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Abstract: How have American Christians responded to the rise in racist and violent attacks on Asian Americans during the Covid-19 pandemic? Although the forms of condemnation and calls to action have varied widely, Christian responses to anti-Asian racism have had one thing in common: they have often been led by Asian Americans in American Christian communities, especially in evangelical communities. This talk explores the contemporary anti-racism work of Asian American evangelicals. Moreover, it shows how current anti-racism work is part of a broader history of Asian American evangelical activism around racism. In contrast to the stereotype of Asian Americans as quiet and apolitical, the examples highlighted in this talk tell a starkly different story: of Asian American Christians who, emboldened by their faith, have been vocal in their call for racial justice.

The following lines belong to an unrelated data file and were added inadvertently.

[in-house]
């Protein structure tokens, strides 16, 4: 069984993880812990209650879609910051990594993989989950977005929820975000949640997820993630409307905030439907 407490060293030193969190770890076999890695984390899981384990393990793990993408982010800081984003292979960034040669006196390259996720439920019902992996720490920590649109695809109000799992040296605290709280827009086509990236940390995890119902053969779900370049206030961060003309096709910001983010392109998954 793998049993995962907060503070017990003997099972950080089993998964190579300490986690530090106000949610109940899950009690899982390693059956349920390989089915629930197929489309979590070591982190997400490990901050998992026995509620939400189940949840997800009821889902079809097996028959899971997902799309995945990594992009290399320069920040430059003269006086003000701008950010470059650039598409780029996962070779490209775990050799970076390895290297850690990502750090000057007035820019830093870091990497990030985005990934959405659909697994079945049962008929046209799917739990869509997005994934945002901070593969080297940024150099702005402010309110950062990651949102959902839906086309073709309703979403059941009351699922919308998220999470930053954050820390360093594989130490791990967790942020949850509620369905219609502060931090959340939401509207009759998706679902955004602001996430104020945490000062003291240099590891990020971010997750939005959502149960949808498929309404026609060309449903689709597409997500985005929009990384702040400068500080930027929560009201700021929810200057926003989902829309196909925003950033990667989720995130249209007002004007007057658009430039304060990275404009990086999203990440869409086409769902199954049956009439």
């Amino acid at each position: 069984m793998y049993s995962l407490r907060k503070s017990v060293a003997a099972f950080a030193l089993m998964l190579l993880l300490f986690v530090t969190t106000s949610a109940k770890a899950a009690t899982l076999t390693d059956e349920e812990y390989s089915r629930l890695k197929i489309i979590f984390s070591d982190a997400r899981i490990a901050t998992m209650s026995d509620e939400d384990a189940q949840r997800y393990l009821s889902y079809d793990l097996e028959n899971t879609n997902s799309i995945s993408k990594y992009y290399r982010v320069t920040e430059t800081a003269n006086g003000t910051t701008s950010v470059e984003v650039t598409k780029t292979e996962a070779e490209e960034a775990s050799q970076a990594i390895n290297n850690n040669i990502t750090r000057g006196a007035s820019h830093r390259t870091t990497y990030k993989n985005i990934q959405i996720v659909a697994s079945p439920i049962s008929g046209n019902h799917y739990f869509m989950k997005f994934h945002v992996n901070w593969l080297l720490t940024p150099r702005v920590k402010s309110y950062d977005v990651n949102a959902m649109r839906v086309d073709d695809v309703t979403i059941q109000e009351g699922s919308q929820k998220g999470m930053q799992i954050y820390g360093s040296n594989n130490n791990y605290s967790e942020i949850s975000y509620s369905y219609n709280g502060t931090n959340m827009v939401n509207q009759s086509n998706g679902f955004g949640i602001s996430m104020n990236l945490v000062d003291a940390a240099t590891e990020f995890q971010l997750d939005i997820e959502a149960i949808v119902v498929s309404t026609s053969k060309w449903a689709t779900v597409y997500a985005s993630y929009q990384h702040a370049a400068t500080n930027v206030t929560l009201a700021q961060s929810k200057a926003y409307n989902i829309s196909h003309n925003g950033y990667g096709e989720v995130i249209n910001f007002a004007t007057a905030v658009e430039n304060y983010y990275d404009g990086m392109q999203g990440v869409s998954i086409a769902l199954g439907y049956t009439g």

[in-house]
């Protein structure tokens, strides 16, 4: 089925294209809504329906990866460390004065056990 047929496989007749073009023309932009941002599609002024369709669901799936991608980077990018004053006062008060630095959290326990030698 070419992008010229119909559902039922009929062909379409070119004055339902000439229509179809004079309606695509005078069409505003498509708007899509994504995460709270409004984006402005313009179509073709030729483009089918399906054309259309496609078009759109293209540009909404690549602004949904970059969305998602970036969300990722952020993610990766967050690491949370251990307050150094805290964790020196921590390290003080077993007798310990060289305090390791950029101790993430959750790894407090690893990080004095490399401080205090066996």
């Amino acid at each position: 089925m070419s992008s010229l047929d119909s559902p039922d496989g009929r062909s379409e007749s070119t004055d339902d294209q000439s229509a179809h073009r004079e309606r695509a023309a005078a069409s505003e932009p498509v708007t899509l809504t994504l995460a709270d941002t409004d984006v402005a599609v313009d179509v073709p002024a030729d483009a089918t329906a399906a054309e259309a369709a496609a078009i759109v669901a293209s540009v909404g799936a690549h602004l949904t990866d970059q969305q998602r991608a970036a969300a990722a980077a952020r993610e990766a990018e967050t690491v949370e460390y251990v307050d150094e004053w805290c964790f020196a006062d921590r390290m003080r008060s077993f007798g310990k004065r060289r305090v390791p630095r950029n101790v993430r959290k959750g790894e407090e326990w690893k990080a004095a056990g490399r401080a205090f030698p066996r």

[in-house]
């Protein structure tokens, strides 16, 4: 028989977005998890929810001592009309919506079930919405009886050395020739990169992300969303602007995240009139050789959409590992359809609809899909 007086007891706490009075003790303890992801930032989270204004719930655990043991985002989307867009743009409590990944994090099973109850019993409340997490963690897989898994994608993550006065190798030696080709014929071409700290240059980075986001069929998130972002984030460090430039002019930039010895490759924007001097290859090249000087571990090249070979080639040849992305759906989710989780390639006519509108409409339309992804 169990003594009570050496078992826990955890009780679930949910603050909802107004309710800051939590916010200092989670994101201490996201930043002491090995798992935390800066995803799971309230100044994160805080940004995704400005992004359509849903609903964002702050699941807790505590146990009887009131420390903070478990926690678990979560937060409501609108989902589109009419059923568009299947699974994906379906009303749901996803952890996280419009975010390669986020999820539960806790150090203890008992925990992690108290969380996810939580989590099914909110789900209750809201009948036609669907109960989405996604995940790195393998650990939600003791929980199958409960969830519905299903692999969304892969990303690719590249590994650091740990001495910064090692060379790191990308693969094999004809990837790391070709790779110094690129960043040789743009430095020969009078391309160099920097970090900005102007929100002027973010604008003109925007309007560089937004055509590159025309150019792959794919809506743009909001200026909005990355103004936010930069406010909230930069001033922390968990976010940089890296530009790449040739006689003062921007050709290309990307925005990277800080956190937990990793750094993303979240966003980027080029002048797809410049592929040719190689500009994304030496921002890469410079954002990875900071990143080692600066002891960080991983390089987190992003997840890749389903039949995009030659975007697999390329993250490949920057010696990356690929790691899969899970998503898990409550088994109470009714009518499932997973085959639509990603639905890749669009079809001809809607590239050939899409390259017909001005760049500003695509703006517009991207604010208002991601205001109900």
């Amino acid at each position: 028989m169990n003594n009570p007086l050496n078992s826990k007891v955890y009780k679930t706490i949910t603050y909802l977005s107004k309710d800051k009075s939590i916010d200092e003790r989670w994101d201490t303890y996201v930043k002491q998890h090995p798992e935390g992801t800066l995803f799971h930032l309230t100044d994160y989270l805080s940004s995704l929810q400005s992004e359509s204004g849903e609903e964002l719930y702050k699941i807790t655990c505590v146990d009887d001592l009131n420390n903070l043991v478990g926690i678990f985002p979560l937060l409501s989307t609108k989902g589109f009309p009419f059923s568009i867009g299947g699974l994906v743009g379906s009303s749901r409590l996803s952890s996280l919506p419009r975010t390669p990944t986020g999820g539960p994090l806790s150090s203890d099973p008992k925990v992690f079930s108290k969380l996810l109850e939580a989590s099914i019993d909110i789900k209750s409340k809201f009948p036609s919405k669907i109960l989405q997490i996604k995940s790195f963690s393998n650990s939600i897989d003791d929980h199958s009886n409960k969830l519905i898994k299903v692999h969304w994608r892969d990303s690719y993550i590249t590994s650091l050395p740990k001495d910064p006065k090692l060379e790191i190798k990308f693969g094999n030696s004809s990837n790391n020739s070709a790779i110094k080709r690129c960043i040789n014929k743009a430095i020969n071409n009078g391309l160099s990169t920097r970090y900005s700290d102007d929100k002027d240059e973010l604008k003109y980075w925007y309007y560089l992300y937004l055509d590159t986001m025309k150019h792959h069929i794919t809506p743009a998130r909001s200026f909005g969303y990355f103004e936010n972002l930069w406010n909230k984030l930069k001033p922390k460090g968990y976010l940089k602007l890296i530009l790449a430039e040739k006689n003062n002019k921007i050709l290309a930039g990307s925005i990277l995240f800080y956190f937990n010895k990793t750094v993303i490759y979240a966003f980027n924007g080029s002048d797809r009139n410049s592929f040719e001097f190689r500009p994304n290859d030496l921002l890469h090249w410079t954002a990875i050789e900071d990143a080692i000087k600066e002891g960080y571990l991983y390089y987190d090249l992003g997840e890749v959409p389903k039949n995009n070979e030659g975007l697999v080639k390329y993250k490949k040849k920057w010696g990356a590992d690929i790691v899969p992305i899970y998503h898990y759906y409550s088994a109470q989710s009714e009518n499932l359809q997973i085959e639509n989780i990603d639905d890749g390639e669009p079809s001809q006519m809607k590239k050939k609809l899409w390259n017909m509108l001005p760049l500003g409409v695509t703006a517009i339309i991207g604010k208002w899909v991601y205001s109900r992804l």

About: Melissa Borja is Assistant Professor of American Culture at the University of Michigan, where she is core faculty in Asian/Pacific Islander American Studies. A historian of migration, religion, race, and politics, she is the author of Follow the New Way: American Refugee Resettlement Policy and Hmong Religious Change (forthcoming, Harvard University Press). An avid public scholar, Dr. Borja advises the Religion and Forced Migration Initiative and the Bridging Divides Initiative, both at Princeton University. She also researches anti-Asian racism during the Covid-19 pandemic as the lead investigator of the Virulent Hate Project and has contributed research to Stop AAPI Hate. In 2020-2021, Dr. Borja was a Faculty Fellow at the Charles Warren Center for Studies in American History at Harvard University. She earned a Ph.D. in History from Columbia University, an M.A. from the University of Chicago, and an A.B. from Harvard University.